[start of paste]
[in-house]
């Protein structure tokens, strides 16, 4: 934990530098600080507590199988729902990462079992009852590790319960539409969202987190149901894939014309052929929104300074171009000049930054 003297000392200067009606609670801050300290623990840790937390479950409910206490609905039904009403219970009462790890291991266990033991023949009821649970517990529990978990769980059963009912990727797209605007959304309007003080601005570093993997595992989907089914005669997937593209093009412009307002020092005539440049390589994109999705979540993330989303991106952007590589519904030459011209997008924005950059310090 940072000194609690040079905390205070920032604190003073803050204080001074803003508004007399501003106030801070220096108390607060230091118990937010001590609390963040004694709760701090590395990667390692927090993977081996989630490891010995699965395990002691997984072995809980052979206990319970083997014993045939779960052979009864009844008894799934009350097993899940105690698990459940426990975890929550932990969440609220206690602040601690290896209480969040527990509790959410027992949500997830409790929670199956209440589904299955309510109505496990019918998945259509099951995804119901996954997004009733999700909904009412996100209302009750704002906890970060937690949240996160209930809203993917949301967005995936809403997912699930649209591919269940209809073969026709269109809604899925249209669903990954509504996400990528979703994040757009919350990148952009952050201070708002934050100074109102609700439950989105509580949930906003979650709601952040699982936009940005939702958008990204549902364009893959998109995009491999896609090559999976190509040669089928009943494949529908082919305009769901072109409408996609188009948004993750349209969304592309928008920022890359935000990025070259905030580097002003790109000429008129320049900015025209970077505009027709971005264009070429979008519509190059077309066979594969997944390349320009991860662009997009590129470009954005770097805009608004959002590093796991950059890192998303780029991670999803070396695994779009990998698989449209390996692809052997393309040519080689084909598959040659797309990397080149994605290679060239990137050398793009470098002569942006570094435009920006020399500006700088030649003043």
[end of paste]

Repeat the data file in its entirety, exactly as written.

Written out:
[in-house]
């Protein structure tokens, strides 16, 4: 934990530098600080507590199988729902990462079992009852590790319960539409969202987190149901894939014309052929929104300074171009000049930054 003297000392200067009606609670801050300290623990840790937390479950409910206490609905039904009403219970009462790890291991266990033991023949009821649970517990529990978990769980059963009912990727797209605007959304309007003080601005570093993997595992989907089914005669997937593209093009412009307002020092005539440049390589994109999705979540993330989303991106952007590589519904030459011209997008924005950059310090 940072000194609690040079905390205070920032604190003073803050204080001074803003508004007399501003106030801070220096108390607060230091118990937010001590609390963040004694709760701090590395990667390692927090993977081996989630490891010995699965395990002691997984072995809980052979206990319970083997014993045939779960052979009864009844008894799934009350097993899940105690698990459940426990975890929550932990969440609220206690602040601690290896209480969040527990509790959410027992949500997830409790929670199956209440589904299955309510109505496990019918998945259509099951995804119901996954997004009733999700909904009412996100209302009750704002906890970060937690949240996160209930809203993917949301967005995936809403997912699930649209591919269940209809073969026709269109809604899925249209669903990954509504996400990528979703994040757009919350990148952009952050201070708002934050100074109102609700439950989105509580949930906003979650709601952040699982936009940005939702958008990204549902364009893959998109995009491999896609090559999976190509040669089928009943494949529908082919305009769901072109409408996609188009948004993750349209969304592309928008920022890359935000990025070259905030580097002003790109000429008129320049900015025209970077505009027709971005264009070429979008519509190059077309066979594969997944390349320009991860662009997009590129470009954005770097805009608004959002590093796991950059890192998303780029991670999803070396695994779009990998698989449209390996692809052997393309040519080689084909598959040659797309990397080149994605290679060239990137050398793009470098002569942006570094435009920006020399500006700088030649003043």